Anya Morgante of Toronto says she can’t believe she’s being sued for allegedly sharing a copy of a film featuring Ryan Reynolds and Samuel L. Jackson.
“I am not a pirate,” she said, a term often used to describe people who share copyrighted works like movies without permission or payment.
But Morgante is just one of about 3,400 Canadians facing legal actions in Federal Court launched by a prestigious Toronto law firm on behalf of U.S. movie production companies attempting to enforce their copyright claims.
“There is no such thing as a free lunch,” said lawyer Ken Clark, a partner at Aird & Berlis LLP, who is spearheading the litigation.
“If you get caught, you have to pay,” he said.
One of Clark’s clients, Bodyguard Productions, Inc., made the Hollywood film The Hitman’s Bodyguard, described as a “genuine smash hit” by Forbes Magazine, earning more than US$70 million when it was released in 2017, according to the publication.
But producers and distributors said they believe they have lost significant additional revenue to video pirates who are sharing the movie online for free in violation of copyright legislation, including Canada’s Copyright Act.
“We are trying to educate people and make it sting a little,” Clark told Global News, describing how his law firm is methodically sending out hundreds of legal claims against Canadians who shared the movie.
Clark’s law firm sent Morgante a statement of claim in December, 2017, alleging infringement after the movie was shared through her Rogers internet service. The claim has not been proven in court.
“It’s been stressful,” Morgante said in an interview, denying she watched or shared the movie.
However, she acknowledged it was possible someone else in her home or someone who had access to Wi-Fi service did.
“I’m not even computer-savvy,” said Morgante, adding she did not receive any notice from Rogers alleging her account had been used improperly.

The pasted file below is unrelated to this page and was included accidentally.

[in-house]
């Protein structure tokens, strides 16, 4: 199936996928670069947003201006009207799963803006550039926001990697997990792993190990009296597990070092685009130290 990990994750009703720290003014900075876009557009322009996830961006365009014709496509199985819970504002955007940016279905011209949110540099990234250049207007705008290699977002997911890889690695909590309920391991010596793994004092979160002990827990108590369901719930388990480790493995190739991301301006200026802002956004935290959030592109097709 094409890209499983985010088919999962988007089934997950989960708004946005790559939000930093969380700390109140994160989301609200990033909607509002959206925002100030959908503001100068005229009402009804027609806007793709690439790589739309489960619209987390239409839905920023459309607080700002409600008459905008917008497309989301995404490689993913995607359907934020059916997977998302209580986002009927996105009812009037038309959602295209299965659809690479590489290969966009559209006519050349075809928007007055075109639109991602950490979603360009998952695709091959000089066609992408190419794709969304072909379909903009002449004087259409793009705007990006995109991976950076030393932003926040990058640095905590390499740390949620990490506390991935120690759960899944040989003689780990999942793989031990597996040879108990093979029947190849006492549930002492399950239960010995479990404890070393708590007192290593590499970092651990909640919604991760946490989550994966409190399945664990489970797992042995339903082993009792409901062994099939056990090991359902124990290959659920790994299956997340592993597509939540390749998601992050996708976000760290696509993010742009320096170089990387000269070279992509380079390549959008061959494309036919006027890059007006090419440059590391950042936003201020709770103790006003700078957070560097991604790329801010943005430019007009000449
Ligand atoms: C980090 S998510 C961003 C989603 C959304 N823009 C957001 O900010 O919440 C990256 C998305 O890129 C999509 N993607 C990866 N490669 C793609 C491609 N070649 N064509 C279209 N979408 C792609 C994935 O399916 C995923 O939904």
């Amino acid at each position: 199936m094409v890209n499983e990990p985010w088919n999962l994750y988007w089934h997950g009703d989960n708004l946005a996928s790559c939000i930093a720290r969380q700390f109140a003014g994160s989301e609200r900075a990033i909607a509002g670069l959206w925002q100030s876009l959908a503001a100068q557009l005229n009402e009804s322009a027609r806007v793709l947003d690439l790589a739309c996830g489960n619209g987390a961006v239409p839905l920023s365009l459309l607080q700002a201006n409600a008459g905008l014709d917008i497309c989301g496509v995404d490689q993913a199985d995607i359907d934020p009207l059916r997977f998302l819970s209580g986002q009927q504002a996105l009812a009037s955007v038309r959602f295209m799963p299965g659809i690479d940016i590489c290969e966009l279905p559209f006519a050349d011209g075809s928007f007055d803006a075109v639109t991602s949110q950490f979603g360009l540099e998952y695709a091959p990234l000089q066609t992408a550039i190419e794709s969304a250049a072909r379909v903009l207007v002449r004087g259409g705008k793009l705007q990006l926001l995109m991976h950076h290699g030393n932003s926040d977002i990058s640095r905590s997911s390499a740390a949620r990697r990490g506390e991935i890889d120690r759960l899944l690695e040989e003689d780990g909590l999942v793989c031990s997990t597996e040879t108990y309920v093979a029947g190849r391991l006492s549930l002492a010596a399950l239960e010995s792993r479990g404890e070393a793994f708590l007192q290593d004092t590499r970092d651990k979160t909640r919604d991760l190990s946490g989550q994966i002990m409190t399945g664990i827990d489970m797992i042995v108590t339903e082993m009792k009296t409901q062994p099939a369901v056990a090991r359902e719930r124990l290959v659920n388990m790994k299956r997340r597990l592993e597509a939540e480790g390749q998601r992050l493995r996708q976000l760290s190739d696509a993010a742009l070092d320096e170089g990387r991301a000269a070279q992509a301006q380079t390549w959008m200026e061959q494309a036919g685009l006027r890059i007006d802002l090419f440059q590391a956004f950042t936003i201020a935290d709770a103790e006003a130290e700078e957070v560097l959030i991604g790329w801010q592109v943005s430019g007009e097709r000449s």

She said she has a Netflix subscription, uses pay-per-view television and goes to the cinema when she wants to watch movies.
Clark said his client isn’t interested in going after those who merely download video content, but internet users who shared videos with others — something detected by sophisticated sniffer software used by movie companies.
“We send warning notices for a reason: to put the owner of the (internet) account on notice,” he said, adding they would not take legal action against anyone who had not received at least two emailed warnings first. He said they would only take action if the person in question ignored the warnings.
In response to the claim, Morgante said she got advice from a legal clinic and then submitted a statement of defence. She said she didn’t share the movie, nor does she believe anyone else in her household did.
In January, she received an offer to settle the claim.
“The subject defendant shall pay to the Plaintiff the sum of $3,000, inclusive of costs for damages,” the statement said.
The law firm had been prepared to accept a lower amount of $150 to settle the claim at a later point, but she said paying any amount would amount to an admission of guilt.
“It’s the principle,” she said.
Clark said his law firm listens to consumers individually and doesn’t want to litigate against those who have a valid explanation for movie sharing. He said defendants have paid various amounts ranging from $100 to $5000 to settle the claims.
Although to date no federal judge has ruled in favour of his clients against someone accused of illegal downloading or uploading, Clark said “we have cases in court.”
Clark also warned consumers against the use of so-called Android boxes, devices sold with the promise of free television and free movie content. He said those devices are used to redistribute copyrighted content and may also violate laws.
“No law allows people to get something for nothing,” he said.